La farina [flour] is everywhere in la cucina italiana…in pizza, pasta, and dolci [sweets]. Did we mention pizza and pasta? Yet since Italian doctors have begun diagnosing la celiachia [celiac disease], the national reliance on il grano [wheat] has started to shift.
La celiachia is a genetic condition in which the small intestine is chronically inflamed. This inflammation is triggered by ingesting glutine [gluten], a protein found in il grano. Nearly 200,000 Italians have been diagnosed with la celiachia; an additional 400,000 Italians are believed to have the condition without a diagnosis.
The prevalence of the condition is high enough to have been recognized by the food industry. There are now over 6,500 gluten-free products listed on the Italian National Food Registry, including hundreds of types of pasta and biscotti [cookies] made with grains and pulses that do not contain il glutine. The gluten-free industry in Italy brings in sales of 300 million Euro per year.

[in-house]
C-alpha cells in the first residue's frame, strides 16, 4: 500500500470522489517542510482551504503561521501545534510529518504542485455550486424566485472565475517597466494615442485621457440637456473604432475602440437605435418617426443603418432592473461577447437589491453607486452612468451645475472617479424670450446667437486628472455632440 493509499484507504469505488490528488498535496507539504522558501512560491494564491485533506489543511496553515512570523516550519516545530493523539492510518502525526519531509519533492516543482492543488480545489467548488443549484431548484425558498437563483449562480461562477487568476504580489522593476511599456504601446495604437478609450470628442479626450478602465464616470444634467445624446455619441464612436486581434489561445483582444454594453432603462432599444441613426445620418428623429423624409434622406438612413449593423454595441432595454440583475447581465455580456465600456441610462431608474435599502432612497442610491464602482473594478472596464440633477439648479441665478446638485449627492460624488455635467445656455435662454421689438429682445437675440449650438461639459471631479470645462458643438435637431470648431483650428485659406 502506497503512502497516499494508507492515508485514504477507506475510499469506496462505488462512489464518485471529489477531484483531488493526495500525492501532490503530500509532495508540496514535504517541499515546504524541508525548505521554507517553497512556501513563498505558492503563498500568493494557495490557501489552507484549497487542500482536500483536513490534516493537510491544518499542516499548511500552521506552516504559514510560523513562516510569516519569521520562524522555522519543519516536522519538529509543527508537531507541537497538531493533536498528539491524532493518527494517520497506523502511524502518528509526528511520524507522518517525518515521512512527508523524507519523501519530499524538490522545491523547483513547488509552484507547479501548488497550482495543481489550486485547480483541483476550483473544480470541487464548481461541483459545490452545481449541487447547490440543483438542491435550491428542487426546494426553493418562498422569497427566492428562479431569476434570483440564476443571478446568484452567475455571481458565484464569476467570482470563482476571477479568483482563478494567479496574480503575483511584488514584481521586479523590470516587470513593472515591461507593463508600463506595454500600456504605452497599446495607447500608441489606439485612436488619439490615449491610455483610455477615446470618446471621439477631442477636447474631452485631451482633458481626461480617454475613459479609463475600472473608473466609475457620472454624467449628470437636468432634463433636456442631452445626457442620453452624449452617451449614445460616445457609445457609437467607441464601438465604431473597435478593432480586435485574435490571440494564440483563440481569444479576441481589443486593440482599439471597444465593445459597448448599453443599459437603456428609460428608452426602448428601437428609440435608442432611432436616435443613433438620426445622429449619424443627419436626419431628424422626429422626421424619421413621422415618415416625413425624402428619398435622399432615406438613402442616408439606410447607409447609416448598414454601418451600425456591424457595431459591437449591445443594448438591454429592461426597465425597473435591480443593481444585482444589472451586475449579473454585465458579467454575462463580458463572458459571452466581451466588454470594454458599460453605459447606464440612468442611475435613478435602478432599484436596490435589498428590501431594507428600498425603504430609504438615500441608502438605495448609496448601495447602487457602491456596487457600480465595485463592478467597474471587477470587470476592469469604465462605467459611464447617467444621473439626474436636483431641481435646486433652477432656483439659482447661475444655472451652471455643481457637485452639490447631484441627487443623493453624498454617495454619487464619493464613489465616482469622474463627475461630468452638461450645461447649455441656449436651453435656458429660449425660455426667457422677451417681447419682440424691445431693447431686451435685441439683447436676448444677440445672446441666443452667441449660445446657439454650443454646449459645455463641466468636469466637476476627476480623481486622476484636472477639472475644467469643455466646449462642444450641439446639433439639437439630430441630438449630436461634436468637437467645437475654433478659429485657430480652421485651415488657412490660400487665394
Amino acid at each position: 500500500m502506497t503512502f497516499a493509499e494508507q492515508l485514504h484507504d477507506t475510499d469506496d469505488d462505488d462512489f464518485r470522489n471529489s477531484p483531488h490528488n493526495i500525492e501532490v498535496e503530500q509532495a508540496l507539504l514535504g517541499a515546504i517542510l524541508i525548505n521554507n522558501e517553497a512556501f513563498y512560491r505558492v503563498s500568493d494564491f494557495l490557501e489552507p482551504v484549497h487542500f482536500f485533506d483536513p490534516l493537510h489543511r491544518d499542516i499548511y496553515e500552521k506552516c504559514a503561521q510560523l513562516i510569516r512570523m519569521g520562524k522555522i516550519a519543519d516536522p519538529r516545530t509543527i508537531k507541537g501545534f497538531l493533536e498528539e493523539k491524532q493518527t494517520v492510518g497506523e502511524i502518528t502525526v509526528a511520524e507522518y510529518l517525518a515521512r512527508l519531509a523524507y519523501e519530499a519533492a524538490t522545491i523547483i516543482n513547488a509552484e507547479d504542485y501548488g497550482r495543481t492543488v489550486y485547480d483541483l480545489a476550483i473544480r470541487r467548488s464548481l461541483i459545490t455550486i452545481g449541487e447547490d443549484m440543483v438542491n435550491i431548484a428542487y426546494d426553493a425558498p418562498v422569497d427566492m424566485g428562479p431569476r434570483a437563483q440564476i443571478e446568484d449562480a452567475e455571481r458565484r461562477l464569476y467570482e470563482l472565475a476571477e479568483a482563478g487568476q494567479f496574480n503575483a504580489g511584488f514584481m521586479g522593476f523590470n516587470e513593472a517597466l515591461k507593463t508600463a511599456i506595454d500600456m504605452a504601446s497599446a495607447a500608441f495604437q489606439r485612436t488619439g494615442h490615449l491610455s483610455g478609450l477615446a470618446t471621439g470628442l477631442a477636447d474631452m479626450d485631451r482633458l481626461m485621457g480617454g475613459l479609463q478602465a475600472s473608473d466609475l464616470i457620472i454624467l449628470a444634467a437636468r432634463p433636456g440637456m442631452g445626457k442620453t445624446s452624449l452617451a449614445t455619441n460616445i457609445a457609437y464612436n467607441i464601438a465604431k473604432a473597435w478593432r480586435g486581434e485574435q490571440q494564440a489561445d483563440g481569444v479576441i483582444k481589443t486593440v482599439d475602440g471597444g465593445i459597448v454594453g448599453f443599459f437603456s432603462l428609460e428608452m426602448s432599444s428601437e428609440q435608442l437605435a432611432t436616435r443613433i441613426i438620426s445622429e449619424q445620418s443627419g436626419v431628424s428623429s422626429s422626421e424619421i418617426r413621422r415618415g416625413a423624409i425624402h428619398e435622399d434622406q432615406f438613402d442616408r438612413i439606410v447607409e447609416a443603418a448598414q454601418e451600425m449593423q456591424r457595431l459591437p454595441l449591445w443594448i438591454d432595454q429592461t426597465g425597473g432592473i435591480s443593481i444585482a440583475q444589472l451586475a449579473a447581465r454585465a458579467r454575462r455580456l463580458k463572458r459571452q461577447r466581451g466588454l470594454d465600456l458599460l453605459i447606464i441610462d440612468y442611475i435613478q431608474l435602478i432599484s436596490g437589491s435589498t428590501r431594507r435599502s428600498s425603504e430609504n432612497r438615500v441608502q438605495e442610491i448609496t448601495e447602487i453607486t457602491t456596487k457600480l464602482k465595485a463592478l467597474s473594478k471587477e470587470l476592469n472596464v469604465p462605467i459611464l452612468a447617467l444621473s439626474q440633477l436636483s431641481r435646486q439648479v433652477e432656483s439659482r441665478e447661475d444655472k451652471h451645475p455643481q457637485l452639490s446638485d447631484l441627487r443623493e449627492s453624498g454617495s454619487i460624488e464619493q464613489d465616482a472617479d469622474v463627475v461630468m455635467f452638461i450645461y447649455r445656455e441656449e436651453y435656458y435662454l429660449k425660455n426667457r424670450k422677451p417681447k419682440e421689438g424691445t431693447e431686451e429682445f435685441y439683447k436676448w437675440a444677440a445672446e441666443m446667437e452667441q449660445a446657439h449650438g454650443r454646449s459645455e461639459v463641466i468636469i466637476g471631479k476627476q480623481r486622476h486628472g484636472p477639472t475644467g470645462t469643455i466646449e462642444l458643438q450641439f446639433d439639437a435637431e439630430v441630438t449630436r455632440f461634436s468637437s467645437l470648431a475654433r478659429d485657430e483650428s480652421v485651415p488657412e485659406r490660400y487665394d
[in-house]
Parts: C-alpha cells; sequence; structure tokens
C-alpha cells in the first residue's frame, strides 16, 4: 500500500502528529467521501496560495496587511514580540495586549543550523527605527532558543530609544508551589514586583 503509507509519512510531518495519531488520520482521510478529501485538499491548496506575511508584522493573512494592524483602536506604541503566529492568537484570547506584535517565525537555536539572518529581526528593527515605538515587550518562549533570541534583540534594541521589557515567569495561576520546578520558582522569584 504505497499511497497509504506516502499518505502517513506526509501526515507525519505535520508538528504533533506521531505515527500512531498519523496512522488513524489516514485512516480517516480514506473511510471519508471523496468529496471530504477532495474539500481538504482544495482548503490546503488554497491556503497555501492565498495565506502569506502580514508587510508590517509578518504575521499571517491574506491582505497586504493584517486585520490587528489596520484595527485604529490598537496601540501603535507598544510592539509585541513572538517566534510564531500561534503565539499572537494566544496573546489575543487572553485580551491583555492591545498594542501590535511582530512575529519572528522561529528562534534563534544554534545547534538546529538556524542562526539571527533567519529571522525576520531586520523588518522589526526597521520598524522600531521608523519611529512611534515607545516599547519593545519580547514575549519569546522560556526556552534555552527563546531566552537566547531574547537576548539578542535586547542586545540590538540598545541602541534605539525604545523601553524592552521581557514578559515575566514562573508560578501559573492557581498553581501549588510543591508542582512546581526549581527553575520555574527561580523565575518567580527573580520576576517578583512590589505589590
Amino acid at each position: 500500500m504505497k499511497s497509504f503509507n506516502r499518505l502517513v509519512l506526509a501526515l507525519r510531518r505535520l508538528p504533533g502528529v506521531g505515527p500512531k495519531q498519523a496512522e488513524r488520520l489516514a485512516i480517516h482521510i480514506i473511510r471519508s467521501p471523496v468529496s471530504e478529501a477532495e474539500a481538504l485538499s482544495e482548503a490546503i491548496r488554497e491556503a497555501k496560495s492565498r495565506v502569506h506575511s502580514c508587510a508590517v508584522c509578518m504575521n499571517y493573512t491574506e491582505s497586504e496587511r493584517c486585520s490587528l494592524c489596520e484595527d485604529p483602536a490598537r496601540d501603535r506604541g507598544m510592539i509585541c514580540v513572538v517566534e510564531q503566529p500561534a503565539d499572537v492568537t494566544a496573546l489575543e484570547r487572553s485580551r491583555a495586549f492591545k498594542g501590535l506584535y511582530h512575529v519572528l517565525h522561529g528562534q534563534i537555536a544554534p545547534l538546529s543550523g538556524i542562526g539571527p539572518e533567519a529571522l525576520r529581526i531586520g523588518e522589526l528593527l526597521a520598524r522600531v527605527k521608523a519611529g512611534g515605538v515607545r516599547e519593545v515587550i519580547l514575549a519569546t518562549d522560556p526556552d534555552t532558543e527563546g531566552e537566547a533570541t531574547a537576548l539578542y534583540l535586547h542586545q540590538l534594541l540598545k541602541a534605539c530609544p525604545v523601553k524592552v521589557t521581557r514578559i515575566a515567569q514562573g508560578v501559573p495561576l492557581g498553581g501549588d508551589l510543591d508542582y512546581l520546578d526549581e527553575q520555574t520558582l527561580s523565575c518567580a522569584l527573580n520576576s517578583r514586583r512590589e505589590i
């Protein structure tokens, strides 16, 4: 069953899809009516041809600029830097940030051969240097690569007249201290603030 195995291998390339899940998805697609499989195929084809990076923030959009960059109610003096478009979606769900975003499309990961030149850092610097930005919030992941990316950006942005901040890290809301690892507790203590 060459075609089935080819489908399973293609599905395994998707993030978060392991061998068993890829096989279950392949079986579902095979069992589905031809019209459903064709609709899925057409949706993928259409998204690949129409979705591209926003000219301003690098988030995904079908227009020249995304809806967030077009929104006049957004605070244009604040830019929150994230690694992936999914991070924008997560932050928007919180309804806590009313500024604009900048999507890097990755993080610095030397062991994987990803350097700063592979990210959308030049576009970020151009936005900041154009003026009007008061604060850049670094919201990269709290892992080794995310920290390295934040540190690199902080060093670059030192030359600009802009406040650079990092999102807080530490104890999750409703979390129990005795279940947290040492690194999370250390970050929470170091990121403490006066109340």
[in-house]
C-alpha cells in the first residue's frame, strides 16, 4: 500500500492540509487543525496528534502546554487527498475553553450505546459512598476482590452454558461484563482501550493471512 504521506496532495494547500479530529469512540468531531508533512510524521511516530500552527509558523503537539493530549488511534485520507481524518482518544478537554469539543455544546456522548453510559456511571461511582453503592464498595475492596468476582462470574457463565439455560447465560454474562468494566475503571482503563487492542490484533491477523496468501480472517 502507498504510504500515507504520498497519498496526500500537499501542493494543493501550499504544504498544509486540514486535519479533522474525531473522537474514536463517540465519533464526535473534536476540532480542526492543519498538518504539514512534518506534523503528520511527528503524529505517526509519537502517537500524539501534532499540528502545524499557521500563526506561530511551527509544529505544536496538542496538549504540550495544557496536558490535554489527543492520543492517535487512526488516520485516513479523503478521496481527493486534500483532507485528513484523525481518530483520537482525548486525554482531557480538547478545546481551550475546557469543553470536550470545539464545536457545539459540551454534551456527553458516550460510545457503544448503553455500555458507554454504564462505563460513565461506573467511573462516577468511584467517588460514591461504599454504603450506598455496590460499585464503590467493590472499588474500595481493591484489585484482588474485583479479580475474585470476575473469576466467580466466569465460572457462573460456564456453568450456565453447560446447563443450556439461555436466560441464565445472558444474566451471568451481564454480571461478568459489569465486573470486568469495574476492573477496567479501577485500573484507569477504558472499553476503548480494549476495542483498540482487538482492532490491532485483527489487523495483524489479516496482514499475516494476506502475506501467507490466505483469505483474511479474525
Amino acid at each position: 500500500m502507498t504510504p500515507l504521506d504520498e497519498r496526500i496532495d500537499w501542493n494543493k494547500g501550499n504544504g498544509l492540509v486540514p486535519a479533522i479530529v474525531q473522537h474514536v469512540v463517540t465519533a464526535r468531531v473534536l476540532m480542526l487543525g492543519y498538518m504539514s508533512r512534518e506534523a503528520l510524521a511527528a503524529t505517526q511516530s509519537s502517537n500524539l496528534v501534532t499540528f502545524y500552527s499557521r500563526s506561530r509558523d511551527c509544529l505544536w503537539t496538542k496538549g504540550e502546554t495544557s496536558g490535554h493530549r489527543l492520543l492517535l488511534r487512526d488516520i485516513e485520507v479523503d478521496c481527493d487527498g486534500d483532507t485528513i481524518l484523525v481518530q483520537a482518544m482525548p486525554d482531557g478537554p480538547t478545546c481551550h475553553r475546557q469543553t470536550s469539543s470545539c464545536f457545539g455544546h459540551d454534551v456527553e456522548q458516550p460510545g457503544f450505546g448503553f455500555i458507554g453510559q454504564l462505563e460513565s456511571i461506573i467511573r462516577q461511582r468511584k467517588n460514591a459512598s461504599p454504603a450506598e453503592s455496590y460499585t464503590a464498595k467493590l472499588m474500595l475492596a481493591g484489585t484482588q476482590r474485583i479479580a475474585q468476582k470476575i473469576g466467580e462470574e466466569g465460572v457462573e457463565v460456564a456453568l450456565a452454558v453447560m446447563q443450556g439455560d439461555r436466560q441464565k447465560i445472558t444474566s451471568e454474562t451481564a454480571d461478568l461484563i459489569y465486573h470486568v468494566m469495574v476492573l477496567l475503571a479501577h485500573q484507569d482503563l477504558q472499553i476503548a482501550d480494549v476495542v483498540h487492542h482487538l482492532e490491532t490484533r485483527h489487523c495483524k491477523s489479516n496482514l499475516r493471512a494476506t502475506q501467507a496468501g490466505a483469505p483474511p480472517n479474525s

The Italian public health system is gradually accommodating those who suffer from la celiachia. A 2005 law guarantees Italians the right to a gluten-free meal in any public cafeteria. However, misinformation still abounds: 30% of Italians surveyed believe that a gluten-free diet is a surefire way to lose weight, which may be why an estimated 6 million Italians intentionally buy gluten-free products, even though the vast majority of them haven’t been diagnosed with la celiachia.
If you have issues with gluten and are planning on traveling to Italy, you can tell people “Sono celiaco/a” [I have celiac disease] and look for labels that say “senza glutine” [gluten-free].
If this is the kind of learning you like to do, pick up a copy of Italian Through Food!